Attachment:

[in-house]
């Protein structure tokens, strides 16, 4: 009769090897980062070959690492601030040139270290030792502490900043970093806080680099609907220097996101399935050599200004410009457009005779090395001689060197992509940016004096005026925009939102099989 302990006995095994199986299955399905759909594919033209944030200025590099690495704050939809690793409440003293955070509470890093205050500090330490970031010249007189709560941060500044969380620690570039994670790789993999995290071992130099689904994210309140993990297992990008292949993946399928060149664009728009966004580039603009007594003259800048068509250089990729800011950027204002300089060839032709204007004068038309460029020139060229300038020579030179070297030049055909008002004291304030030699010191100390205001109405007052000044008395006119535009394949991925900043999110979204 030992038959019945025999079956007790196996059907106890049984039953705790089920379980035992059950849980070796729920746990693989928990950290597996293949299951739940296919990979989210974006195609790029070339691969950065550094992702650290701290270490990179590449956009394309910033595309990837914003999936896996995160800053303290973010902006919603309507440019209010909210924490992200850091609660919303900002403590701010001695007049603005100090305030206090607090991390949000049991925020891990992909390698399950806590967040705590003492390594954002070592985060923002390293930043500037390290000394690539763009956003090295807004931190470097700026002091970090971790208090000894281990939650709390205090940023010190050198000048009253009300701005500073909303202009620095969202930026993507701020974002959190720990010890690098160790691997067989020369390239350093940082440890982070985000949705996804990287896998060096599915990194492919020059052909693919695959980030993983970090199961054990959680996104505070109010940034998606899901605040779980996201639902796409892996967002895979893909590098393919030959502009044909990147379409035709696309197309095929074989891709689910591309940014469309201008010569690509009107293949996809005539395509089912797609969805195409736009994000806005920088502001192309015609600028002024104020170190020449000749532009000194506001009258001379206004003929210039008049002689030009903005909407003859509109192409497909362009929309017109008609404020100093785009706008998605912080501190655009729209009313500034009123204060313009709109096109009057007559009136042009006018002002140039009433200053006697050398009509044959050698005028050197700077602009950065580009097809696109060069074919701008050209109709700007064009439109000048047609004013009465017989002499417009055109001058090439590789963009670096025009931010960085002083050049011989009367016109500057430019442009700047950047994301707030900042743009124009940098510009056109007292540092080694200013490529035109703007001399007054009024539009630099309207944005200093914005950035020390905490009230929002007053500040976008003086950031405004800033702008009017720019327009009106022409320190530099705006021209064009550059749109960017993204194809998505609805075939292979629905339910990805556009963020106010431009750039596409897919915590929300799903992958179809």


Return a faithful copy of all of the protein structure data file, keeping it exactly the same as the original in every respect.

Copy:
[in-house]
């Protein structure tokens, strides 16, 4: 009769090897980062070959690492601030040139270290030792502490900043970093806080680099609907220097996101399935050599200004410009457009005779090395001689060197992509940016004096005026925009939102099989 302990006995095994199986299955399905759909594919033209944030200025590099690495704050939809690793409440003293955070509470890093205050500090330490970031010249007189709560941060500044969380620690570039994670790789993999995290071992130099689904994210309140993990297992990008292949993946399928060149664009728009966004580039603009007594003259800048068509250089990729800011950027204002300089060839032709204007004068038309460029020139060229300038020579030179070297030049055909008002004291304030030699010191100390205001109405007052000044008395006119535009394949991925900043999110979204 030992038959019945025999079956007790196996059907106890049984039953705790089920379980035992059950849980070796729920746990693989928990950290597996293949299951739940296919990979989210974006195609790029070339691969950065550094992702650290701290270490990179590449956009394309910033595309990837914003999936896996995160800053303290973010902006919603309507440019209010909210924490992200850091609660919303900002403590701010001695007049603005100090305030206090607090991390949000049991925020891990992909390698399950806590967040705590003492390594954002070592985060923002390293930043500037390290000394690539763009956003090295807004931190470097700026002091970090971790208090000894281990939650709390205090940023010190050198000048009253009300701005500073909303202009620095969202930026993507701020974002959190720990010890690098160790691997067989020369390239350093940082440890982070985000949705996804990287896998060096599915990194492919020059052909693919695959980030993983970090199961054990959680996104505070109010940034998606899901605040779980996201639902796409892996967002895979893909590098393919030959502009044909990147379409035709696309197309095929074989891709689910591309940014469309201008010569690509009107293949996809005539395509089912797609969805195409736009994000806005920088502001192309015609600028002024104020170190020449000749532009000194506001009258001379206004003929210039008049002689030009903005909407003859509109192409497909362009929309017109008609404020100093785009706008998605912080501190655009729209009313500034009123204060313009709109096109009057007559009136042009006018002002140039009433200053006697050398009509044959050698005028050197700077602009950065580009097809696109060069074919701008050209109709700007064009439109000048047609004013009465017989002499417009055109001058090439590789963009670096025009931010960085002083050049011989009367016109500057430019442009700047950047994301707030900042743009124009940098510009056109007292540092080694200013490529035109703007001399007054009024539009630099309207944005200093914005950035020390905490009230929002007053500040976008003086950031405004800033702008009017720019327009009106022409320190530099705006021209064009550059749109960017993204194809998505609805075939292979629905339910990805556009963020106010431009750039596409897919915590929300799903992958179809």